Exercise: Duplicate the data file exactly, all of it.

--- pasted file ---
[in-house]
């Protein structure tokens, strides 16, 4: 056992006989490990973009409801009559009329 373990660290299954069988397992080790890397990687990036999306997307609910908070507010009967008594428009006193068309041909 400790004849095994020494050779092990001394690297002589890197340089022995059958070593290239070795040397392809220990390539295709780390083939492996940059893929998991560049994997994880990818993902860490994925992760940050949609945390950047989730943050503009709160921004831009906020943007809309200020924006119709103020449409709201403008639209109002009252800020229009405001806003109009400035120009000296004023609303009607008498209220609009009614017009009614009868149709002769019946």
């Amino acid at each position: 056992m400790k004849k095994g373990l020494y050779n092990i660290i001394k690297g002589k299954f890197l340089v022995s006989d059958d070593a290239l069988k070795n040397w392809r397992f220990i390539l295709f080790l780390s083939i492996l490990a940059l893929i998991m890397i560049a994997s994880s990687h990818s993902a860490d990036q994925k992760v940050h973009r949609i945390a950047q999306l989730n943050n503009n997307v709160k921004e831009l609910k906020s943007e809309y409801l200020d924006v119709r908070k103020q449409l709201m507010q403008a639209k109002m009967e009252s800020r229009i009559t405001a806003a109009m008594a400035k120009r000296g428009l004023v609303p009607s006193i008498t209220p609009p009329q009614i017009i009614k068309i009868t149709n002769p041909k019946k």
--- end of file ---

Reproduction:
[in-house]
């Protein structure tokens, strides 16, 4: 056992006989490990973009409801009559009329 373990660290299954069988397992080790890397990687990036999306997307609910908070507010009967008594428009006193068309041909 400790004849095994020494050779092990001394690297002589890197340089022995059958070593290239070795040397392809220990390539295709780390083939492996940059893929998991560049994997994880990818993902860490994925992760940050949609945390950047989730943050503009709160921004831009906020943007809309200020924006119709103020449409709201403008639209109002009252800020229009405001806003109009400035120009000296004023609303009607008498209220609009009614017009009614009868149709002769019946």
């Amino acid at each position: 056992m400790k004849k095994g373990l020494y050779n092990i660290i001394k690297g002589k299954f890197l340089v022995s006989d059958d070593a290239l069988k070795n040397w392809r397992f220990i390539l295709f080790l780390s083939i492996l490990a940059l893929i998991m890397i560049a994997s994880s990687h990818s993902a860490d990036q994925k992760v940050h973009r949609i945390a950047q999306l989730n943050n503009n997307v709160k921004e831009l609910k906020s943007e809309y409801l200020d924006v119709r908070k103020q449409l709201m507010q403008a639209k109002m009967e009252s800020r229009i009559t405001a806003a109009m008594a400035k120009r000296g428009l004023v609303p009607s006193i008498t209220p609009p009329q009614i017009i009614k068309i009868t149709n002769p041909k019946k």